sisting in the delivery by furnishing wea
jmns rests upon h r. '
He broke down and wept when speaking
of his wire's action?: -Think of mv chil
dren." h- said. "Their future will be "blight
ed. I would rather have din! than to come
to this. To think that my wife, the last per
son in the world whom I would suspect,
should att so." Mr. sVfTel has two girls,
p.tteen üiid thirteen years of ace. and two
lov. ten and sever, years Id.
The ruse of the lüddles was a. clever one
a'id was carrwd out with great success.
They s.w I out the bars of their cells.
John cutting out three i;: hi. Edward, be
ing th larger man. found it necessary to
cut out four. Nothing suspicious was no
ticed in the rctlor.s of the two nrt.-onfrs
nor whs anything? wroror illseovered when
tr.o day guards went v'.T duty yesterday
afternoon The murders evidently sawed
the during the night, using what ap-
j.e.tr. t. have Ijern .,ip to deaden the
i.o!: e a r 1 1 redu-.e friction.
Th t scape is ar unparalleled a is thir
record f.ir crime throughout this vicinity.
Th police all over the ti 1 3 are searching
for t'.io fugitives. While l: is not thought
thy have gii. far. the fhnwdtuss of the
tv.o criminals 1. such that the police have
a hard problem to solve In their recap-
The two guards injured will nrobablv
recover. The bullet wound sustained by
Veynolda Is not regarded as dangerous.
The physician? have been unable to ascer- f
tain as yet the full extent of McGeary's
wounds. His head Is badly contused, but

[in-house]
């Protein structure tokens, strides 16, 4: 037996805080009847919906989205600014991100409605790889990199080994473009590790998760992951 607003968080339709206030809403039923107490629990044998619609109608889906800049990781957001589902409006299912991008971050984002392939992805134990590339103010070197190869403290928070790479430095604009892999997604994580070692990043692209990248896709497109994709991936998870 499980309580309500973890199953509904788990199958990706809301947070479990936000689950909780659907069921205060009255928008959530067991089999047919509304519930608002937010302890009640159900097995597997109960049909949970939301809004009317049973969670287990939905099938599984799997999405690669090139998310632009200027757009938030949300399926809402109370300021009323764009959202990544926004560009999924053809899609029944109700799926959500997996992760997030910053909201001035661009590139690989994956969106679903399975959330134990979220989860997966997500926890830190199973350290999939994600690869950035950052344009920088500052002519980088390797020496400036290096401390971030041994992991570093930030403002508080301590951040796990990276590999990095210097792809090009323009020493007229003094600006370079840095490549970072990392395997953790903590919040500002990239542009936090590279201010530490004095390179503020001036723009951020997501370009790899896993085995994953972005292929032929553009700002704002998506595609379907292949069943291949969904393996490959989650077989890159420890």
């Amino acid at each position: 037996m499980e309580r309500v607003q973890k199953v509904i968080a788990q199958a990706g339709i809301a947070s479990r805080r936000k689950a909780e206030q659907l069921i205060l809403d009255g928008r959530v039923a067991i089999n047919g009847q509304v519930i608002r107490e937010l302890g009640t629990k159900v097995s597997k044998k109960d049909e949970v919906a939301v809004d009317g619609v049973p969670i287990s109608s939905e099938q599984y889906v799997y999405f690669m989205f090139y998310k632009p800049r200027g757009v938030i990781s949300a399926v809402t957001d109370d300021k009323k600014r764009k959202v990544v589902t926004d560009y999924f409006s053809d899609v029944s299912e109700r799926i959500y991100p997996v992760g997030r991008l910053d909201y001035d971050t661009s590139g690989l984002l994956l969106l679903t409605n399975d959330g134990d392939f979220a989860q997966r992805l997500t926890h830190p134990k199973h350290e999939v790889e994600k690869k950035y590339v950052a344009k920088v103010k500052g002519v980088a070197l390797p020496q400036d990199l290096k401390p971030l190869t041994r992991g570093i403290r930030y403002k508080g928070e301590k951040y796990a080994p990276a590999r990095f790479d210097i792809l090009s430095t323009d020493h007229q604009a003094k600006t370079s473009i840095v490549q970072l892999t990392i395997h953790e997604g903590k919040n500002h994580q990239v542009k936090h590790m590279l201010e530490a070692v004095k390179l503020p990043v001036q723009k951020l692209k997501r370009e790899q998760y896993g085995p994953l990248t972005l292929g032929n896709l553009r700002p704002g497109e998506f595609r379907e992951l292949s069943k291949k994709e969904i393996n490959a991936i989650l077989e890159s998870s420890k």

there are nr signs that his skull was frac
tured by his jixteen-foot fall.
The County Commissioners met this af
ternoon and offered a reward of $5.0o0 for ,
the re-capture of the murderers. A meet
ins; of the prison board to investigate their '
fHijje will be held at 3 o'clock this after- j
WARDEN SOFFEL RELIEVED.
The prison board began an investigation
this afternoon and announced upon ad
journment to-night that Warden Soffel, at
his own request, had been relieved from
duty pending the result of the investiga
te l. Deputy Warden Marshal was placed
I i charge temporarily. Nothing else was
given out. James Franc!. Burke and J. D.
Watson, the attorneys who defended the
Riddles at the trial, anJ the former of
whom was lntrumental In securing their re
spite, have announced that their connection
with the case Is ended and Attorney Buike
has telegraphed the Governor that the ap
plication for a hearing before the Pardon
Hoard is withdrawn.
Up to a lat hour to-night not the? slight
est clew as to the where bouts of any of
the fugitives has been discovered. A re
port Is current that the Kiddles escaped